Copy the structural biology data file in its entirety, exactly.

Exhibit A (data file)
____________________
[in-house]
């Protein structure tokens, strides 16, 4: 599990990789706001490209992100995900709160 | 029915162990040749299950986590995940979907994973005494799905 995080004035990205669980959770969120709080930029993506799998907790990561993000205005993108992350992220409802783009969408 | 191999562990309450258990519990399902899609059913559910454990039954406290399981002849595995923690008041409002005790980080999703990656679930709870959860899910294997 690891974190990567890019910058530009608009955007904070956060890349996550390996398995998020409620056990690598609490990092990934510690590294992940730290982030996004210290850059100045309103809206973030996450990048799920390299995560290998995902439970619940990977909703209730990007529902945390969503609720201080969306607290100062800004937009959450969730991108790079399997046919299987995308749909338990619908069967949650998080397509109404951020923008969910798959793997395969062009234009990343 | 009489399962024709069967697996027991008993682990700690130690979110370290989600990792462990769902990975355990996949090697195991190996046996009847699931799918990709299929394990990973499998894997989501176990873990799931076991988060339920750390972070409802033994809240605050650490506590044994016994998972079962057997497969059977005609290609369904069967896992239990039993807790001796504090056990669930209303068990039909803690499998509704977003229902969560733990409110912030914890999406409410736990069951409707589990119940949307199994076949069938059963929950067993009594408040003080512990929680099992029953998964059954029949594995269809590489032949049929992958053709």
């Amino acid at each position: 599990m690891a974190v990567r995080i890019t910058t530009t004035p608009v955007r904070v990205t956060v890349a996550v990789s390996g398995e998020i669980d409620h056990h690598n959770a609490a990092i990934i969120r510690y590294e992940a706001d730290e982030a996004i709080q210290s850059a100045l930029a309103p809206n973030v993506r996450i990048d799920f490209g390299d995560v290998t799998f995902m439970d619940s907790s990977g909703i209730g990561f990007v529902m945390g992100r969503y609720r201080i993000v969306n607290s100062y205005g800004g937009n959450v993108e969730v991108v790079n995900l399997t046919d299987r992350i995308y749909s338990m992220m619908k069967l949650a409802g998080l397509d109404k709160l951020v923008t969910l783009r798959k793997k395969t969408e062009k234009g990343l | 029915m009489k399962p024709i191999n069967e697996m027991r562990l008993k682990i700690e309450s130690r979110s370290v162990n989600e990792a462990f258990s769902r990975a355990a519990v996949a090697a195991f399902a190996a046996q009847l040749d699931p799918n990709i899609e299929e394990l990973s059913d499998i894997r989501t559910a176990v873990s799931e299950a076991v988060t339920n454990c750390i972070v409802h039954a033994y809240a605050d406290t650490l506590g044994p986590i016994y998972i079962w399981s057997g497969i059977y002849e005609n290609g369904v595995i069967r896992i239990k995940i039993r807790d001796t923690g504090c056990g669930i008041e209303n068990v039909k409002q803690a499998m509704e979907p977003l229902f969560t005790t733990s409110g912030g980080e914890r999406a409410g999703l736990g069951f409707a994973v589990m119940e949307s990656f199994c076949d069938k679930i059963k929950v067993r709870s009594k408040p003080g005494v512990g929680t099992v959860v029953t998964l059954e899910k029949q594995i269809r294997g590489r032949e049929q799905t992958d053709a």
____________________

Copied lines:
[in-house]
């Protein structure tokens, strides 16, 4: 599990990789706001490209992100995900709160 | 029915162990040749299950986590995940979907994973005494799905 995080004035990205669980959770969120709080930029993506799998907790990561993000205005993108992350992220409802783009969408 | 191999562990309450258990519990399902899609059913559910454990039954406290399981002849595995923690008041409002005790980080999703990656679930709870959860899910294997 690891974190990567890019910058530009608009955007904070956060890349996550390996398995998020409620056990690598609490990092990934510690590294992940730290982030996004210290850059100045309103809206973030996450990048799920390299995560290998995902439970619940990977909703209730990007529902945390969503609720201080969306607290100062800004937009959450969730991108790079399997046919299987995308749909338990619908069967949650998080397509109404951020923008969910798959793997395969062009234009990343 | 009489399962024709069967697996027991008993682990700690130690979110370290989600990792462990769902990975355990996949090697195991190996046996009847699931799918990709299929394990990973499998894997989501176990873990799931076991988060339920750390972070409802033994809240605050650490506590044994016994998972079962057997497969059977005609290609369904069967896992239990039993807790001796504090056990669930209303068990039909803690499998509704977003229902969560733990409110912030914890999406409410736990069951409707589990119940949307199994076949069938059963929950067993009594408040003080512990929680099992029953998964059954029949594995269809590489032949049929992958053709």
């Amino acid at each position: 599990m690891a974190v990567r995080i890019t910058t530009t004035p608009v955007r904070v990205t956060v890349a996550v990789s390996g398995e998020i669980d409620h056990h690598n959770a609490a990092i990934i969120r510690y590294e992940a706001d730290e982030a996004i709080q210290s850059a100045l930029a309103p809206n973030v993506r996450i990048d799920f490209g390299d995560v290998t799998f995902m439970d619940s907790s990977g909703i209730g990561f990007v529902m945390g992100r969503y609720r201080i993000v969306n607290s100062y205005g800004g937009n959450v993108e969730v991108v790079n995900l399997t046919d299987r992350i995308y749909s338990m992220m619908k069967l949650a409802g998080l397509d109404k709160l951020v923008t969910l783009r798959k793997k395969t969408e062009k234009g990343l | 029915m009489k399962p024709i191999n069967e697996m027991r562990l008993k682990i700690e309450s130690r979110s370290v162990n989600e990792a462990f258990s769902r990975a355990a519990v996949a090697a195991f399902a190996a046996q009847l040749d699931p799918n990709i899609e299929e394990l990973s059913d499998i894997r989501t559910a176990v873990s799931e299950a076991v988060t339920n454990c750390i972070v409802h039954a033994y809240a605050d406290t650490l506590g044994p986590i016994y998972i079962w399981s057997g497969i059977y002849e005609n290609g369904v595995i069967r896992i239990k995940i039993r807790d001796t923690g504090c056990g669930i008041e209303n068990v039909k409002q803690a499998m509704e979907p977003l229902f969560t005790t733990s409110g912030g980080e914890r999406a409410g999703l736990g069951f409707a994973v589990m119940e949307s990656f199994c076949d069938k679930i059963k929950v067993r709870s009594k408040p003080g005494v512990g929680t099992v959860v029953t998964l059954e899910k029949q594995i269809r294997g590489r032949e049929q799905t992958d053709a």